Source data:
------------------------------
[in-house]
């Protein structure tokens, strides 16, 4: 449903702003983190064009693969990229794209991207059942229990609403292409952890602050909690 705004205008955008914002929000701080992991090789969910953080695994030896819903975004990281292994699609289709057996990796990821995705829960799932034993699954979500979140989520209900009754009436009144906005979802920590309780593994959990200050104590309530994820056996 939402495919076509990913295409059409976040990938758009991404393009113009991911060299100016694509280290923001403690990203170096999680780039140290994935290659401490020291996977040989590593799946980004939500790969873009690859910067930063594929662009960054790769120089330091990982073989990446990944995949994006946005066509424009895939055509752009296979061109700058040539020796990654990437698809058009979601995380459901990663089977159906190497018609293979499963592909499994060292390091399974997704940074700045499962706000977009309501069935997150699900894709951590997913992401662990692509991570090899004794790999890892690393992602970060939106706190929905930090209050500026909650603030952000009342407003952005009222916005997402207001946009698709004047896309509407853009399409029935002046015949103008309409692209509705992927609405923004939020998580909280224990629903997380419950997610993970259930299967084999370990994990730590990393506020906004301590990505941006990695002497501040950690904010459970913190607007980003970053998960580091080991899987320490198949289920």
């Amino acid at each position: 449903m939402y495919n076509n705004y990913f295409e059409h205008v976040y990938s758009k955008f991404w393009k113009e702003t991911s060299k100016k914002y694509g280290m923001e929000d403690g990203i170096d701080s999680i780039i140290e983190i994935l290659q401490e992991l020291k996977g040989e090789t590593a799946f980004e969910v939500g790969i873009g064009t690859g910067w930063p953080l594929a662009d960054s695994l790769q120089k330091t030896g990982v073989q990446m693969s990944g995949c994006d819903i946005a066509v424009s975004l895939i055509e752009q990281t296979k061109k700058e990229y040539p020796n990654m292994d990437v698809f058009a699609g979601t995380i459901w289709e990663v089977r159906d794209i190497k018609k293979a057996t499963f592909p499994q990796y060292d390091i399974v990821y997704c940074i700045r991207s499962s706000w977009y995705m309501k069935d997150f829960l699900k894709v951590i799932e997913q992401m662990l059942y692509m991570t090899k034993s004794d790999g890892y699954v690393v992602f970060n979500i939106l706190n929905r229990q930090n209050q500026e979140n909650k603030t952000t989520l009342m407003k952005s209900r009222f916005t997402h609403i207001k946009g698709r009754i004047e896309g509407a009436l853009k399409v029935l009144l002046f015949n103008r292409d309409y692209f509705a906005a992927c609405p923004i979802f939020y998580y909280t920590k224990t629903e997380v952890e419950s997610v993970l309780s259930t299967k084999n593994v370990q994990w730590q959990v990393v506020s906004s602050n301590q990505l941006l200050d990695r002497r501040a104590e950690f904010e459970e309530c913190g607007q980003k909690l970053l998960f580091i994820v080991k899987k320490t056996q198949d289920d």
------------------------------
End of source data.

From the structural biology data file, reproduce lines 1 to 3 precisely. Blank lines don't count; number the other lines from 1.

[in-house]
């Protein structure tokens, strides 16, 4: 449903702003983190064009693969990229794209991207059942229990609403292409952890602050909690 705004205008955008914002929000701080992991090789969910953080695994030896819903975004990281292994699609289709057996990796990821995705829960799932034993699954979500979140989520209900009754009436009144906005979802920590309780593994959990200050104590309530994820056996 939402495919076509990913295409059409976040990938758009991404393009113009991911060299100016694509280290923001403690990203170096999680780039140290994935290659401490020291996977040989590593799946980004939500790969873009690859910067930063594929662009960054790769120089330091990982073989990446990944995949994006946005066509424009895939055509752009296979061109700058040539020796990654990437698809058009979601995380459901990663089977159906190497018609293979499963592909499994060292390091399974997704940074700045499962706000977009309501069935997150699900894709951590997913992401662990692509991570090899004794790999890892690393992602970060939106706190929905930090209050500026909650603030952000009342407003952005009222916005997402207001946009698709004047896309509407853009399409029935002046015949103008309409692209509705992927609405923004939020998580909280224990629903997380419950997610993970259930299967084999370990994990730590990393506020906004301590990505941006990695002497501040950690904010459970913190607007980003970053998960580091080991899987320490198949289920």
């Amino acid at each position: 449903m939402y495919n076509n705004y990913f295409e059409h205008v976040y990938s758009k955008f991404w393009k113009e702003t991911s060299k100016k914002y694509g280290m923001e929000d403690g990203i170096d701080s999680i780039i140290e983190i994935l290659q401490e992991l020291k996977g040989e090789t590593a799946f980004e969910v939500g790969i873009g064009t690859g910067w930063p953080l594929a662009d960054s695994l790769q120089k330091t030896g990982v073989q990446m693969s990944g995949c994006d819903i946005a066509v424009s975004l895939i055509e752009q990281t296979k061109k700058e990229y040539p020796n990654m292994d990437v698809f058009a699609g979601t995380i459901w289709e990663v089977r159906d794209i190497k018609k293979a057996t499963f592909p499994q990796y060292d390091i399974v990821y997704c940074i700045r991207s499962s706000w977009y995705m309501k069935d997150f829960l699900k894709v951590i799932e997913q992401m662990l059942y692509m991570t090899k034993s004794d790999g890892y699954v690393v992602f970060n979500i939106l706190n929905r229990q930090n209050q500026e979140n909650k603030t952000t989520l009342m407003k952005s209900r009222f916005t997402h609403i207001k946009g698709r009754i004047e896309g509407a009436l853009k399409v029935l009144l002046f015949n103008r292409d309409y692209f509705a906005a992927c609405p923004i979802f939020y998580y909280t920590k224990t629903e997380v952890e419950s997610v993970l309780s259930t299967k084999n593994v370990q994990w730590q959990v990393v506020s906004s602050n301590q990505l941006l200050d990695r002497r501040a104590e950690f904010e459970e309530c913190g607007q980003k909690l970053l998960f580091i994820v080991k899987k320490t056996q198949d289920d």